SSN: How does live-action compare to animation? Can you talk about the pros and cons of each?

Kristine: In live-action, you can work on the script, but, even if you do, when you’re on set you better hope you get it. It’s so challenging. As a live-action producer in animation, you can keep looking at your story, and it’s such a golden opportunity. That’s what I love most, and I love that we can create these worlds.

Jane: I like how there’s time to strategize, and when things are delayed you can really plan. I didn’t feel that in live-action you could do that. I love working with all the different departments too. They’re all so diverse.

Kristine: You get to know the people so much better because we have this family for years. You get to understand people’s strengths and weaknesses and get to really know them.

SSN: Is there much room for improv from the actors in animated films, or are they locked into the script?

Kristine: There’s totally room for improv. We don’t animate until after the actors record. It’s an animation tradition to have actors improvise, and the benefits are huge. There’s a tremendous amount of improv, and I give credit to Kirk and Chris for being able to direct that without losing sight of the story. You want to keep the options open as long as possible before the doors shut.

Jane: I try on the production side for improv to happen as well. It’s a judgment call. We always want to honor the best story.

Chris Kirk Croods DirectorsSSN: How was it working with two directors? How did they each come to the project?

Kristine: Chris and Kirk are writers as well as directors. Chris was on the market, and he gravitated towards The Croods. It was a great partnership. Chris wanted to be Kirk’s partner. It was difficult sometimes from a scheduling standpoint, but the great thing is that they had a singularity of vision between the two of them, and they never disagreed. They will continue to work together, and I expect we will see them collaborating again.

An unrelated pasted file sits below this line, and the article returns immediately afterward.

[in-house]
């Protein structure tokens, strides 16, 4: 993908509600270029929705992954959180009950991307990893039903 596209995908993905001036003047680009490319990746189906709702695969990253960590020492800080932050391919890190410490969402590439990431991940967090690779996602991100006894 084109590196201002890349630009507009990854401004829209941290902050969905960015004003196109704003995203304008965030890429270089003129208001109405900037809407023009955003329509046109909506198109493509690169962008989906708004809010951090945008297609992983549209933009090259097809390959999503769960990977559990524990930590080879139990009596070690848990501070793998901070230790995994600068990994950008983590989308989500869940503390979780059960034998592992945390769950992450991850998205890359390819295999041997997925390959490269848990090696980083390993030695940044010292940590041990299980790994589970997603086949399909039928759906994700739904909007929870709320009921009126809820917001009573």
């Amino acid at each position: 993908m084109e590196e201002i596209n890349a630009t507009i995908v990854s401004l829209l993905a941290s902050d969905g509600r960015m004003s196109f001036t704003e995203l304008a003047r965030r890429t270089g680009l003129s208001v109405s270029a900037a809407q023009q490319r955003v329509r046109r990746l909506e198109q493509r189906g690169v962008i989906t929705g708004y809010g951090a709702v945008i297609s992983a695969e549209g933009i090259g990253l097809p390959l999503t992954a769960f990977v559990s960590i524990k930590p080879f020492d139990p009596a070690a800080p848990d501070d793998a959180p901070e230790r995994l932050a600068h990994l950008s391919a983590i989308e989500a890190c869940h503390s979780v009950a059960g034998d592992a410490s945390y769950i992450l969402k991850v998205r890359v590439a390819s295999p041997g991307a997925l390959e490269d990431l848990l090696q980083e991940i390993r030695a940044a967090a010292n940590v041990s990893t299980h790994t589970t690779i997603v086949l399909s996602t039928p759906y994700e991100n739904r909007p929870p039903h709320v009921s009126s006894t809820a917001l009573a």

SSN: What was the inspiration for the look of the film?

Jane: We wanted to start the film in a harsh and limited environment. One inspiration was Zion [National Park]. A lot of our key creatives went to Zion. We knew we wanted the world to look as foreign to the Croods as it would to us. There was also the challenge of inventing the Croodaceous Era. We didn’t want it to be too foreign. We wanted it to look like Earth but different than today. It’s crazy what actually exists out there that you can pull from. We looked at a lot of natural phenomenon and made a giant coral field one of our set pieces.

SSN: There’s a Rovio game coming out based on the movie. How early did that happen, and how early does the marketing machine start on a film like this?

Rovio Croods GameKristine: The Rovio game came up relatively late, about a year ago. That was a neat opportunity. We always do a video game, and we start talking about marketing early on. The campaign gets nailed down closer to release.

SSN: What’s next for the two of you? Do you have any plans to collaborate again?

Kristine: I think we’re better together than apart. I know I’m better partnered with Jane. We have a project tentatively titled Everest, but that’s a temp title. It’s about a little girl and a Yeti, and the writer-director is Jill Culton.

You can check out the final result of Belson and Hartwell’s vision and perseverance this Friday, March 22, when The Croods hits theaters. Based on trailers, it looks to be a visually stunning, comedic blockbuster-in-waiting about an everyday family looking for a home. We’re especially excited to see the Croodaceous Era brought vividly to life.

Click here for Related Post:
Infographic: A Look at Dreamwork’s The Croods

Dina Gachman

In addition to SSN Insider, Dina Gachman's writing has appeared in Forbes, Bustle, The Hairpin, Salon, and the Los Angeles Review of Books. Her first book, BROKENOMICS, will be published by Seal Press this April. You can find her on Twitter @TheElf26.